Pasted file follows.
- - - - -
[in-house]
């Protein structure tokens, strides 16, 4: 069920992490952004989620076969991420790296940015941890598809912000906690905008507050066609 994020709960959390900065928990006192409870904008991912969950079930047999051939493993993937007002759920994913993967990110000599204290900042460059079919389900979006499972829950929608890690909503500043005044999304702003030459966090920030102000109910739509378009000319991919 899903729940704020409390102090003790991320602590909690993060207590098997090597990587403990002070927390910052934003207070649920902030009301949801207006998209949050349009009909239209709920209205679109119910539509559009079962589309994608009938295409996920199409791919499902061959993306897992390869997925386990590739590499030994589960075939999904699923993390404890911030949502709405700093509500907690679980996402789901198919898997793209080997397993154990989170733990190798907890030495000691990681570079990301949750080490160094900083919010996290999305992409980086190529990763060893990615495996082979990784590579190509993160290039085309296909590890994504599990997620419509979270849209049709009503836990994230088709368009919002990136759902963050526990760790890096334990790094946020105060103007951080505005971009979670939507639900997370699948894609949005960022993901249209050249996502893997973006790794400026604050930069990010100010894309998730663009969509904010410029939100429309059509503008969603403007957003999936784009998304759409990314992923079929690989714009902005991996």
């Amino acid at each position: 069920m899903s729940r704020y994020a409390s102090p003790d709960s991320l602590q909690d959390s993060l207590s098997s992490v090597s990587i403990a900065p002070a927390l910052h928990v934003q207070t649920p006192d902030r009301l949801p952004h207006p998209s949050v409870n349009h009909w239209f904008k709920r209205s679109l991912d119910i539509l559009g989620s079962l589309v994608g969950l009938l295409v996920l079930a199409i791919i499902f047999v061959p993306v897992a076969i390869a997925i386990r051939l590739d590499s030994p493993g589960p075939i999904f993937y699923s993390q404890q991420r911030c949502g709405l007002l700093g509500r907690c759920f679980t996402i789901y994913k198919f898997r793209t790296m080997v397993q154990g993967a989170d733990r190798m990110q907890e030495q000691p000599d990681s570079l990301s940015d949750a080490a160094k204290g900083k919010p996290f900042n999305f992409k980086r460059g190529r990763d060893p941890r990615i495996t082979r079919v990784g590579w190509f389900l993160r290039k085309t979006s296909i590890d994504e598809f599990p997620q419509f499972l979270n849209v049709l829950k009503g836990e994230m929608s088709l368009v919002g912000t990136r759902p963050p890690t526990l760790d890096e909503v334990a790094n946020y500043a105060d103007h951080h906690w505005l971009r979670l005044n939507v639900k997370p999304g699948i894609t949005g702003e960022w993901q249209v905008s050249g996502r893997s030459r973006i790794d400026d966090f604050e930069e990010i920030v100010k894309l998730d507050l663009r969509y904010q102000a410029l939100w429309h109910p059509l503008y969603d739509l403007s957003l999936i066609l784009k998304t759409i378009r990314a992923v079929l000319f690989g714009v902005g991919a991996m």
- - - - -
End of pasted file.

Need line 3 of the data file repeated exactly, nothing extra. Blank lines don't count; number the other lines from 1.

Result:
């Amino acid at each position: 069920m899903s729940r704020y994020a409390s102090p003790d709960s991320l602590q909690d959390s993060l207590s098997s992490v090597s990587i403990a900065p002070a927390l910052h928990v934003q207070t649920p006192d902030r009301l949801p952004h207006p998209s949050v409870n349009h009909w239209f904008k709920r209205s679109l991912d119910i539509l559009g989620s079962l589309v994608g969950l009938l295409v996920l079930a199409i791919i499902f047999v061959p993306v897992a076969i390869a997925i386990r051939l590739d590499s030994p493993g589960p075939i999904f993937y699923s993390q404890q991420r911030c949502g709405l007002l700093g509500r907690c759920f679980t996402i789901y994913k198919f898997r793209t790296m080997v397993q154990g993967a989170d733990r190798m990110q907890e030495q000691p000599d990681s570079l990301s940015d949750a080490a160094k204290g900083k919010p996290f900042n999305f992409k980086r460059g190529r990763d060893p941890r990615i495996t082979r079919v990784g590579w190509f389900l993160r290039k085309t979006s296909i590890d994504e598809f599990p997620q419509f499972l979270n849209v049709l829950k009503g836990e994230m929608s088709l368009v919002g912000t990136r759902p963050p890690t526990l760790d890096e909503v334990a790094n946020y500043a105060d103007h951080h906690w505005l971009r979670l005044n939507v639900k997370p999304g699948i894609t949005g702003e960022w993901q249209v905008s050249g996502r893997s030459r973006i790794d400026d966090f604050e930069e990010i920030v100010k894309l998730d507050l663009r969509y904010q102000a410029l939100w429309h109910p059509l503008y969603d739509l403007s957003l999936i066609l784009k998304t759409i378009r990314a992923v079929l000319f690989g714009v902005g991919a991996m």